Most birds like to feed in the mornings, from 8 – 10 am. This makes sense, as it is less hot during those hours. Also, they feed at 1 – 2 pm in the afternoon.

Study 2: Bird Hatching Patterns🥚

Next, I studied how long birds take to hatch.

Many curious birdwatchers have seen nests during the breeding season (March – June) and saw eggs. They wondered how long it would take to hatch.

Here’s a visualisation I came up with – simple, but thousands loved it!

We see a beautiful normal distribution of the amount of time eggs take to hatch across all the birds.

We also see that May was the month that most eggs were laid by birds. This coincides with the Spring migratory period of birds.

When observing different individual bird species, we can see that some birds lay eggs earlier in the season and some later in the season. These are known as early nesters and later nesters.

Step 4: Bird Nest Survival Patterns 🪺

Not all eggs that are laid get to hatch and survive. Predators like domestic cats, birds of prey, and other factors such as disease affect survival rates.

I wanted to do a study on how many actual birds survive.

I tracked the means of 3 separate metrics:

  1. Egg Survival Rate (ESR)
  2. Nestling Survival Rate (NSR)
  3. Overall Nesting Survival Rate (ESR + NSR combined)

As it turns out, the overall nesting survival rate is just 56%!

This low number might be due to birds not surviving past the egg, nestling, and fledgling stages of their life cycle.

However, once they survive past the egg stage (71.% survival rate), they have a slightly higher survival rate of 75.1%.

Do note that this number might be skewed due to some species being more common/more observed than others.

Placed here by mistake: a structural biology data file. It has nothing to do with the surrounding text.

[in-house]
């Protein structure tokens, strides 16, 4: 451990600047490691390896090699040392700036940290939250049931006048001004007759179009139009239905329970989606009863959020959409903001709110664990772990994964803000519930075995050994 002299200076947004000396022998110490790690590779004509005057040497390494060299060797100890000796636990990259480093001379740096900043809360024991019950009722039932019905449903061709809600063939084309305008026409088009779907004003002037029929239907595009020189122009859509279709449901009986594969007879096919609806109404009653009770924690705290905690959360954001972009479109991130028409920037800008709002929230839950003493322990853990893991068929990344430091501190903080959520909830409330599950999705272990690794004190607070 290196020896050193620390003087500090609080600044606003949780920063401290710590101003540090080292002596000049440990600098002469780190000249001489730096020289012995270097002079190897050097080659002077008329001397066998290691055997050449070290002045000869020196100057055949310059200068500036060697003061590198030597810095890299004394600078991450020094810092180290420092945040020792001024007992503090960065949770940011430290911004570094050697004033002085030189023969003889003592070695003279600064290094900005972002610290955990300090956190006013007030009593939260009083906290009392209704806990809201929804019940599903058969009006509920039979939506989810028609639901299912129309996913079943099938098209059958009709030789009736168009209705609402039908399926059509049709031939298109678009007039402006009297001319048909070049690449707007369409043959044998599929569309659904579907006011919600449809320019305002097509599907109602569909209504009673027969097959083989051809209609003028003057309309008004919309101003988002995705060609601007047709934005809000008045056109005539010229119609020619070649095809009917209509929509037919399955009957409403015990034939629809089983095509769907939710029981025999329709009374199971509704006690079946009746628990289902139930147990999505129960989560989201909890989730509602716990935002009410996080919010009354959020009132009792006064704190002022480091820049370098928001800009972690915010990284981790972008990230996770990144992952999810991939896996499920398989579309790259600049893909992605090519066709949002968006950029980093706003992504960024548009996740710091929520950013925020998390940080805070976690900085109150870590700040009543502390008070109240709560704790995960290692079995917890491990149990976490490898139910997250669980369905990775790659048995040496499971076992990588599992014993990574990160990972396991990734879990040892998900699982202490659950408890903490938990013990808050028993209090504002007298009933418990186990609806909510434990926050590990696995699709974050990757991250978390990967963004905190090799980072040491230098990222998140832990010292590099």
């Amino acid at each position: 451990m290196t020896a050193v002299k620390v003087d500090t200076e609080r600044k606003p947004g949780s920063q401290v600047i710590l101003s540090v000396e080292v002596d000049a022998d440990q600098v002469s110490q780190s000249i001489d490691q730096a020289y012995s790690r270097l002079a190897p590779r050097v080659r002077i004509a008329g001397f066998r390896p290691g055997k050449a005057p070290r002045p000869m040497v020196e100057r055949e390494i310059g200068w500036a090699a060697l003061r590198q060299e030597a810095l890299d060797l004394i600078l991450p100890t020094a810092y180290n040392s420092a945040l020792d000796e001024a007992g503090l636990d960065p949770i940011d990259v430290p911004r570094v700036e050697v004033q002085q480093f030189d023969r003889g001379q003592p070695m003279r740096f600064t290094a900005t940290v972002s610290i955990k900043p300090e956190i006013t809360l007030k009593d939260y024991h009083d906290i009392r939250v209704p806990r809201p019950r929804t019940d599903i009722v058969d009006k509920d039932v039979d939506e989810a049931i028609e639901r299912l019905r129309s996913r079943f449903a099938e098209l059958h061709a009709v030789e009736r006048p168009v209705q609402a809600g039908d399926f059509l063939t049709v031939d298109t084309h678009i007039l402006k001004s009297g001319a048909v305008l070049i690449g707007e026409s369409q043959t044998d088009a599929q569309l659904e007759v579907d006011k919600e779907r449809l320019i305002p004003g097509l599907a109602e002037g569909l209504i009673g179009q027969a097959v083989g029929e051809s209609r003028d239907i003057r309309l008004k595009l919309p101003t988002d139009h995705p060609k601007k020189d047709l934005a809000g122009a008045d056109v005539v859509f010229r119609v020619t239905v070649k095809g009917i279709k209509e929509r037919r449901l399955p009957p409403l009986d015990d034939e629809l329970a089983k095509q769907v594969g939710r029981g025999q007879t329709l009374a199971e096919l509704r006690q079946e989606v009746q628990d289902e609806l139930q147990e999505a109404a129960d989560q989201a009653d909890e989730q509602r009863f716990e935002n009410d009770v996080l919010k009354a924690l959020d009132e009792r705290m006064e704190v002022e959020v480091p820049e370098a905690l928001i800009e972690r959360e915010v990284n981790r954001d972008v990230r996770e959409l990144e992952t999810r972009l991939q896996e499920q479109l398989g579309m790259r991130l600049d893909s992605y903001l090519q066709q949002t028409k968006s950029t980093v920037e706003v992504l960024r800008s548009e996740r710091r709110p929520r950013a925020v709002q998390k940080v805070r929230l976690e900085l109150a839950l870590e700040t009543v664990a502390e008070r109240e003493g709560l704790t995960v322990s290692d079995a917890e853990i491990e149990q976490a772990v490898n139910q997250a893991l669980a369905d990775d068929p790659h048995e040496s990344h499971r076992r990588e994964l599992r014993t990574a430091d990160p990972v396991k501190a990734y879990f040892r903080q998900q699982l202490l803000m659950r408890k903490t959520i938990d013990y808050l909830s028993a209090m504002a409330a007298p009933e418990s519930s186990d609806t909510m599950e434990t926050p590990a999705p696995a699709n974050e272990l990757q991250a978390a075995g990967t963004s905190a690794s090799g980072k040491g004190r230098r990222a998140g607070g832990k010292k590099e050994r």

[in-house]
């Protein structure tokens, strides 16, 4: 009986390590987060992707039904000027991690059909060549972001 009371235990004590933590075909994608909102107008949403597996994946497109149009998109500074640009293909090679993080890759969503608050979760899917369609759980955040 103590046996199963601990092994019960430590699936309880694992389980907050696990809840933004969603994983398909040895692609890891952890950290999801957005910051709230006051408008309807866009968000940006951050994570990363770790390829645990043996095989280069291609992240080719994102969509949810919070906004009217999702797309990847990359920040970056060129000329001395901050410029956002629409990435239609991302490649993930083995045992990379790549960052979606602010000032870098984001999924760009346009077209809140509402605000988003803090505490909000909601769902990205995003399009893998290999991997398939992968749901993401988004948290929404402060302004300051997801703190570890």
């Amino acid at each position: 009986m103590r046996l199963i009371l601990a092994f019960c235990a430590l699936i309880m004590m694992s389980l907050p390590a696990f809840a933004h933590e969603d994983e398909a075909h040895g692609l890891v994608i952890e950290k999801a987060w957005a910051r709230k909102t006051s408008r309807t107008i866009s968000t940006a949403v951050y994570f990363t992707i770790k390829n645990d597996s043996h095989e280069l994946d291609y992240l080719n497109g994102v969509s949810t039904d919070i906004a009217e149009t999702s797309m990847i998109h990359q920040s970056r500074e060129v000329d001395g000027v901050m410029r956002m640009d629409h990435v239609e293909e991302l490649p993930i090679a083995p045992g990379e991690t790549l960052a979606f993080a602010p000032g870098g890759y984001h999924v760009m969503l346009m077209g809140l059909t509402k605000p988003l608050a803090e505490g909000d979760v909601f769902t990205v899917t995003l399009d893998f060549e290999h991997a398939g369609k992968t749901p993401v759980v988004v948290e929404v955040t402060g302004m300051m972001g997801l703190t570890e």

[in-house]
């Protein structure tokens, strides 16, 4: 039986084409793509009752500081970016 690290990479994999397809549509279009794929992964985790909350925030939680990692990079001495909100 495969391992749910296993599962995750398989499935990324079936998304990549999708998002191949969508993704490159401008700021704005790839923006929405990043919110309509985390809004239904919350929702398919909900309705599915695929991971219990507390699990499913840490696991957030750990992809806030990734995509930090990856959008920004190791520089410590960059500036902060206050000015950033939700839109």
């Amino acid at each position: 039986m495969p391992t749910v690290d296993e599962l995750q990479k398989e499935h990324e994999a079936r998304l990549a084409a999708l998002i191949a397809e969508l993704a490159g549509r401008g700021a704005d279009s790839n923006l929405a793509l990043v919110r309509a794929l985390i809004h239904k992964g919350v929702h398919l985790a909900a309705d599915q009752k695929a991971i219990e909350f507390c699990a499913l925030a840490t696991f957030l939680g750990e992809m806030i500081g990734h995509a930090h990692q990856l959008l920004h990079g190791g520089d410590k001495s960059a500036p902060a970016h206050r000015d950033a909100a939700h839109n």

Of course, more can be done to study the median survival rate for each species.

Step 4: Bird Fledging Patterns🪽

To fledge is to learn to fly.

Birds, for a certain period of time will be grounded or seen hopping around or from branch to branch; their wings are not fully developed to fly yet.

Birds like these are called fledglings.

Many online birdwatchers wanted to know how long they took to take flight!

Here’s a viz I did for it:

There’s a wide distribution of birds learning to fly: from 12 – 21 days. (Based on the Lower Hinge and Upper Hinge of the boxplot)

Some bird learn to fly or are at least observed to be flying for the first time really quickly within just one day and some over three months.

In future studies, I would recommend merging a dataset of the average weight of these same bird species to investigate the correlation between weight and how long they take to learn to fly for the first time.

Study 5: Bird Strike Patterns

This was a study I did years back when I was learning about bird strikes.

Bird strikes are phenomenons where birds fly into aviation machines by mistake.

I wanted to investigate this by doing up a nice viz to showcase the bird strike patterns across the US states.

It seems that California, New York, Texas, and Florida are the states that showed the most number of bird strikes.

This might be attributed to more cities and airplane flight paths in those regions, leading to more bird strikes.

However, the data for this is not up to date.

Study 6: Bird Collisions 🪟

Birds can’t tell the difference between super clear windows and the actual air.

So, they fly into them.

The unfortunate bird is then known to have had a collision.

To learn more about bird collisions, I did a separate study on bird collisions data:

Unfortunately, most birds (64.5%) die upon impact.

The biggest victim is the White-Throated Sparrow.

We can also see a pattern where bird collisions follow the seasonality of migratory periods of Spring (Mar – Jun) and Fall (Aug – Nov).


Thanks for reading until the end.

I hope you find these studies of bird-related data insightful! These were made to showcase my skills in R and in Tableau Desktop.